Question: If I work in a Right to Work state, can I resign my union membership and cut off any further dues collections from my salary?
Answer: If you work primarily in a Right to Work state, except on federal property or for a railway or airline, you have a right to resign from union membership and not pay union dues or fees.
Employees who work on federal property may or may not be protected by their state's Right to Work law, depending on specific circumstances. Employees who work for a railway or airline are not protected by Right to Work laws.
In Pattern Makers v. NLRB, 473 U.S. 95 (1985), the United States Supreme Court held that union members have the right to resign their union membership at any time.
Of course, the decision to resign is wholly yours. As a nonmember in a Right to Work state, you have the right to cut off all payments to the union, and you will not be subject to union rules and internal discipline. For example, nonmembers are not subject to union rules against working during a strike. If you are a union member, and you work during a strike, the union could potentially fine you and collect that fine in state court.
If you resign your union membership and revoke your dues check-off authorization, the union would have to continue to represent you fairly and without discrimination in all matters subject to collective bargaining, and you could not be denied any benefits under the labor contract with your employer because of nonmembership.
On the other hand, as a nonmember you would not have the right to vote on ratification of the contract or election of union officers, and there may be benefits provided under the union's constitution and bylaws that are not available to nonmembers. These benefits could include continued participation in a union's members-only retirement plan. (Your participation in an employer-sponsored or jointly-sponsored pension plan provided as an employee benefit cannot be adversely affected by nonmembership in a union.)
In a Right to Work state, you can resign your union membership by simply sending your union a written letter stating that you are resigning effective immediately. You should check your union's constitution and bylaws to see if it has any provision specifying to whom a resignation must be submitted; such requirements have been upheld by the courts and the National Labor Relations Board (NLRB).
If you have authorized payroll deduction of union dues and you wish to revoke that authorization, you should also notify the union and your employer that you wish to revoke that authorization. The dues check-off authorization form which you signed may contain a restriction on the period during which it can be revoked; whether that restriction is effective after you resign depends on the exact language of the form. Even if you resign your membership in a Right to Work state, it is possible that you will have to wait until a designated "window period" arrives in order to revoke the dues check-off authorization. Carefully check the language of the specific check-off authorization that you signed, and contact the Foundation if you have any questions about its meaning, or your ability to immediately revoke it in a Right to Work state.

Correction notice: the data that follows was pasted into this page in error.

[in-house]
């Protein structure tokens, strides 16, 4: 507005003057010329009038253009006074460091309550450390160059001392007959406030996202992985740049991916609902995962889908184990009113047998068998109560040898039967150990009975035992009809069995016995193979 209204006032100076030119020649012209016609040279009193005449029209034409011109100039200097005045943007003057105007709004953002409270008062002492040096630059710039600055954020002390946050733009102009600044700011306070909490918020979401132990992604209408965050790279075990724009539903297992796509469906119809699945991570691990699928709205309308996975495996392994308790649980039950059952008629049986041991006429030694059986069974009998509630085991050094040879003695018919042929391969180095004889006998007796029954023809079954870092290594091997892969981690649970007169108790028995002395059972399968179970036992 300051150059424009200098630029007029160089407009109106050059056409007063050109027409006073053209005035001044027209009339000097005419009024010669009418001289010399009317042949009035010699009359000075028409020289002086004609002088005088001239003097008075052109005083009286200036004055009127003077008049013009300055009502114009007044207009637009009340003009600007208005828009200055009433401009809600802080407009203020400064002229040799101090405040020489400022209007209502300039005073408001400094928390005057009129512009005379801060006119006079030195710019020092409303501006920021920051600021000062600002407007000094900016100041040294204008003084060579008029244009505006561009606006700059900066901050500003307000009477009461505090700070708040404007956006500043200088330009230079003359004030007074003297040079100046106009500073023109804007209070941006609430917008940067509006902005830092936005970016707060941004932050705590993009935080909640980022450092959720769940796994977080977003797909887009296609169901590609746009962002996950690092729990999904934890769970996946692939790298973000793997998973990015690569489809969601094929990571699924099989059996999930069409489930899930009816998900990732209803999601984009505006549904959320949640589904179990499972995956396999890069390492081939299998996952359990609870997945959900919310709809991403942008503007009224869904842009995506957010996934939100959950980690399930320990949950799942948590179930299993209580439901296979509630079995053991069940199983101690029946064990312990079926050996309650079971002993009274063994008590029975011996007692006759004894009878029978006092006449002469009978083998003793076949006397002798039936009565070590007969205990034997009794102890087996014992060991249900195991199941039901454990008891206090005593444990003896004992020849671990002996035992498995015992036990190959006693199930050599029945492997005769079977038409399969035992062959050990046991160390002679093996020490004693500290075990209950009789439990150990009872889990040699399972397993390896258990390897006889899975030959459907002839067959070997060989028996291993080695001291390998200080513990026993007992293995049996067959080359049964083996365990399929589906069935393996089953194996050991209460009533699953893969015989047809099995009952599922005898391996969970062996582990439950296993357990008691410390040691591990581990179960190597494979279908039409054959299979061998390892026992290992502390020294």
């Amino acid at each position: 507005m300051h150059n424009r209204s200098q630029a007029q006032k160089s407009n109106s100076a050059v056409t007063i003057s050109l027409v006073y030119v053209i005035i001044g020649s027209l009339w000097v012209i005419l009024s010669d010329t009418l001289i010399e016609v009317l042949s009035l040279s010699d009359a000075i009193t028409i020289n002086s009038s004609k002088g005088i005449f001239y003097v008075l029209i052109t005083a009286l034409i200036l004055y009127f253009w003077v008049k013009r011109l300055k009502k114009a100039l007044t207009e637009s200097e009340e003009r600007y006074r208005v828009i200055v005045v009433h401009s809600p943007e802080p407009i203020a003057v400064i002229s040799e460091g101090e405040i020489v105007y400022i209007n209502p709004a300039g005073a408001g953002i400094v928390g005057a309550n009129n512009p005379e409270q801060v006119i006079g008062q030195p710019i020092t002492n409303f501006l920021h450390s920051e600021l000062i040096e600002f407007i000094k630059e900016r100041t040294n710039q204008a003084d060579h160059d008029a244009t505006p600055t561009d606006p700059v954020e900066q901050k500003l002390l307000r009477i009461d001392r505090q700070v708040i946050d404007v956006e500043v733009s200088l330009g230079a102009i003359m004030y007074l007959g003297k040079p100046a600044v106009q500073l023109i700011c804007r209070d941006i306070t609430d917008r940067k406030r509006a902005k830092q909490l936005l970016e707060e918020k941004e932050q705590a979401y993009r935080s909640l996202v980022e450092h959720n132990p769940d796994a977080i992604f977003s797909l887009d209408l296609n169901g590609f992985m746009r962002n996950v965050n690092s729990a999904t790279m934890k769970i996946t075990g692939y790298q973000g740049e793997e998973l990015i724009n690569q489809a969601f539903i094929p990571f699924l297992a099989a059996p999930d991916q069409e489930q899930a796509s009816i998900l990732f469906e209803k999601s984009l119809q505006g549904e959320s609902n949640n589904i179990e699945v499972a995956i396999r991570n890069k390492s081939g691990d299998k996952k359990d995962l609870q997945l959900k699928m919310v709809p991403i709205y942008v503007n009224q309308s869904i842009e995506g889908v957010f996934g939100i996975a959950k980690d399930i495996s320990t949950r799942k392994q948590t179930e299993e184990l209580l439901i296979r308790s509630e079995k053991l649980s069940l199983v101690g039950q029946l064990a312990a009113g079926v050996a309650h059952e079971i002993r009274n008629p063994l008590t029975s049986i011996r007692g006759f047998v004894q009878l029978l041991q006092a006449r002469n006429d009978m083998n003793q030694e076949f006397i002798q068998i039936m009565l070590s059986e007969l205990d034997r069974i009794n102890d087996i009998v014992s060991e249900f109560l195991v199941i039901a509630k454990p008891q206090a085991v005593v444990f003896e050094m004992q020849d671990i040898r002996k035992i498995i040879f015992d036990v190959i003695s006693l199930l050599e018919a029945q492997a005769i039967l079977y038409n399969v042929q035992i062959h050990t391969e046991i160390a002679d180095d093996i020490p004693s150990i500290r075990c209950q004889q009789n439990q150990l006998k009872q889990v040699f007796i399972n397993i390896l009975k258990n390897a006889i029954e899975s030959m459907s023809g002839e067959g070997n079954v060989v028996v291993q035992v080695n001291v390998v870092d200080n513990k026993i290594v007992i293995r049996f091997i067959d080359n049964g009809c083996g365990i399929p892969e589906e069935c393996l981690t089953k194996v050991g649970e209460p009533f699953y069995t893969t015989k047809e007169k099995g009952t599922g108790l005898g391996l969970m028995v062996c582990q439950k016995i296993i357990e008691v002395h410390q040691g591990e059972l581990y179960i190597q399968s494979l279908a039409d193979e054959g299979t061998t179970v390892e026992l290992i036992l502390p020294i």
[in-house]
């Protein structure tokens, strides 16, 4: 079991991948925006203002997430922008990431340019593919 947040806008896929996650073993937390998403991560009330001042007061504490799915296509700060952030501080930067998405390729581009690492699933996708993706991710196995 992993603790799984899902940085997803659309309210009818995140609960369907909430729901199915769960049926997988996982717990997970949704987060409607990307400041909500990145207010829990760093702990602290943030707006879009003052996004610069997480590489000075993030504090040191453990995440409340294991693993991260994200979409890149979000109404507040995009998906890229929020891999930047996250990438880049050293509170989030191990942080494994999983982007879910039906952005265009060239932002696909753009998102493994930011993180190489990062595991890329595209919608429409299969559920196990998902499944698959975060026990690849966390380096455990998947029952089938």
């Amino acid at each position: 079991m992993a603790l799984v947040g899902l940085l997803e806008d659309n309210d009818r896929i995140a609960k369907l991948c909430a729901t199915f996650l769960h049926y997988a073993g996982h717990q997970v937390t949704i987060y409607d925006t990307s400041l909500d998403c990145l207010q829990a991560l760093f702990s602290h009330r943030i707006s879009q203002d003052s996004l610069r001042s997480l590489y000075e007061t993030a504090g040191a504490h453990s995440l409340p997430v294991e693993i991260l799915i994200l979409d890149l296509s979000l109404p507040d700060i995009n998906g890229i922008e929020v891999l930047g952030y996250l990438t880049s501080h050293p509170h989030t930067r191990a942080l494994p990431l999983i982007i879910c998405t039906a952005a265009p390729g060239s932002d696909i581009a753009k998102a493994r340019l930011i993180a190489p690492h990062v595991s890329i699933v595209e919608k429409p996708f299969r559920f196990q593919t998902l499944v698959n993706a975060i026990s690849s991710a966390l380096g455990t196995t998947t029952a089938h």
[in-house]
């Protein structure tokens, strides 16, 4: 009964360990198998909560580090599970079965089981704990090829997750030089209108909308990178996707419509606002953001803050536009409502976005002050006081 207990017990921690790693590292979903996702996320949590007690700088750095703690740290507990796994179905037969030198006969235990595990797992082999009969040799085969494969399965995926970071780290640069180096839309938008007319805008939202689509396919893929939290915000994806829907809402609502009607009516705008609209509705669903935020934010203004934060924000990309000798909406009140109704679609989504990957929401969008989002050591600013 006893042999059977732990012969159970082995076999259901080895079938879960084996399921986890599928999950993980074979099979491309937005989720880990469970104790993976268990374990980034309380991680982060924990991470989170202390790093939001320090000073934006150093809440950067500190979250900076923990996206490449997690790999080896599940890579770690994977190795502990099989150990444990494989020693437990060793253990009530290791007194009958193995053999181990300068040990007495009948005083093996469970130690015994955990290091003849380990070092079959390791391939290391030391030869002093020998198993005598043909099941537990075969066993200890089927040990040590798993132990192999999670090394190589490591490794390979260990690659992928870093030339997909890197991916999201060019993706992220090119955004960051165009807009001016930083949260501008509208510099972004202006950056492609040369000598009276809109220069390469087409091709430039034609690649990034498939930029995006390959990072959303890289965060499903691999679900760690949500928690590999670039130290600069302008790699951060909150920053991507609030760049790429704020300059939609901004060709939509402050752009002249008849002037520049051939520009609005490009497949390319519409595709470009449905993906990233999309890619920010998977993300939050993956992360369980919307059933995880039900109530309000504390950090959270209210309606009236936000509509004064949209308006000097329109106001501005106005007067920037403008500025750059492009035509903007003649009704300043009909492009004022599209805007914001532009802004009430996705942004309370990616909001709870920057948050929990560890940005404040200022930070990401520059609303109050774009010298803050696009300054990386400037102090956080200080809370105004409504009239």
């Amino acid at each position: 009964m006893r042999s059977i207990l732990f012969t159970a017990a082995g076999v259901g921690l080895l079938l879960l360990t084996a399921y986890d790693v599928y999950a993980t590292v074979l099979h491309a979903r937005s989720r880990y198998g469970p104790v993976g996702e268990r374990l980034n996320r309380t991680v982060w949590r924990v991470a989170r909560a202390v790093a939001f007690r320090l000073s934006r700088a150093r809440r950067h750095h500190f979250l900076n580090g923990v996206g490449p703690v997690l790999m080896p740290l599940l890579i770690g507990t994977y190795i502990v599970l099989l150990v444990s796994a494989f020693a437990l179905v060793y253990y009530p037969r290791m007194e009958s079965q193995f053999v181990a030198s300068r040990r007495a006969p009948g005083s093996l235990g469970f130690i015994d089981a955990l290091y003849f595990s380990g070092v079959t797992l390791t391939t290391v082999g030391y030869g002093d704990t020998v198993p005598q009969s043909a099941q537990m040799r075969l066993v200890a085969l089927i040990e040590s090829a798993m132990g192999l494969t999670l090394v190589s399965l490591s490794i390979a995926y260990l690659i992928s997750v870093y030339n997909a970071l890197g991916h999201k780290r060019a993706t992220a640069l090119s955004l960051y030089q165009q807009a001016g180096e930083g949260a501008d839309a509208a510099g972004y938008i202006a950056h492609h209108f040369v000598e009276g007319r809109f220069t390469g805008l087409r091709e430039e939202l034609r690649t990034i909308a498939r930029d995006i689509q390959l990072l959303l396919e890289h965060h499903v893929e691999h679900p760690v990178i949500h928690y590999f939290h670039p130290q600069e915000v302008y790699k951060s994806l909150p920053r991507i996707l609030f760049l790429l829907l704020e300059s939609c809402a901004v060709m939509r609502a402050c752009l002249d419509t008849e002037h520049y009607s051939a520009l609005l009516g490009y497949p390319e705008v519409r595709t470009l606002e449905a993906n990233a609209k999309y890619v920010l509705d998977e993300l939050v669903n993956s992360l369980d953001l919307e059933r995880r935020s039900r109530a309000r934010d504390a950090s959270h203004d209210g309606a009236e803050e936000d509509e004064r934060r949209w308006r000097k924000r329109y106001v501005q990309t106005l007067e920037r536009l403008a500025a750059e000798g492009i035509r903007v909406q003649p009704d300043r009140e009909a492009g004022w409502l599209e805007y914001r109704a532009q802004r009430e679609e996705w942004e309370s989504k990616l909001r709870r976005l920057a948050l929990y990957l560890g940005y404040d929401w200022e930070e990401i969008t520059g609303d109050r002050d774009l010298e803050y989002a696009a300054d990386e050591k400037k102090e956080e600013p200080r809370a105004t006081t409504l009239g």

If you decide to resign and revoke your check off authorization, keep copies of your letters for your records. You should send such letters by certified mail, return receipt requested, so that the union and employer cannot claim that they did not receive them. If your union and/or employer refuses to honor your resignation and/or dues revocation, you should contact the Foundation immediately if you would like assistance.
If your union or employer refuse to allow you to resign, you would be entitled to file an unfair labor practice charge against the refusing party(ies) with your nearest NLRB regional office. However, you should be aware that claims concerning conduct that occurs more than six months prior to the filing of charges may be time-barred, so it is important to pursue claims promptly.
This information is not intended to advocate that you resign from the union or revoke your dues check-off authorization. The intent is simply to explain your legal rights in this type of situation.
Click here if you would like to see a sample union resignation and dues check-off revocation letter.
If you would like to learn more about your rights as a private sector employee, click on the appropriate question below:
- If I work in a Right to Work state, can I resign my union membership and cut off any further dues collections from my salary?
- Can I be required to be a union member or pay dues to a union?
- How can I resign my union membership?
- How do I cut off the use of my dues for politics and other nonbargaining activities?
- What if I have religious objections to joining or financially supporting a union?
- What if I am a victim of union violence?
- What if I want to work during a strike?
- If I believe my rights have been violated by compulsory unionism abuses, can I file my own unfair labor practice charges against the union or the employer at the National Labor Relations Board?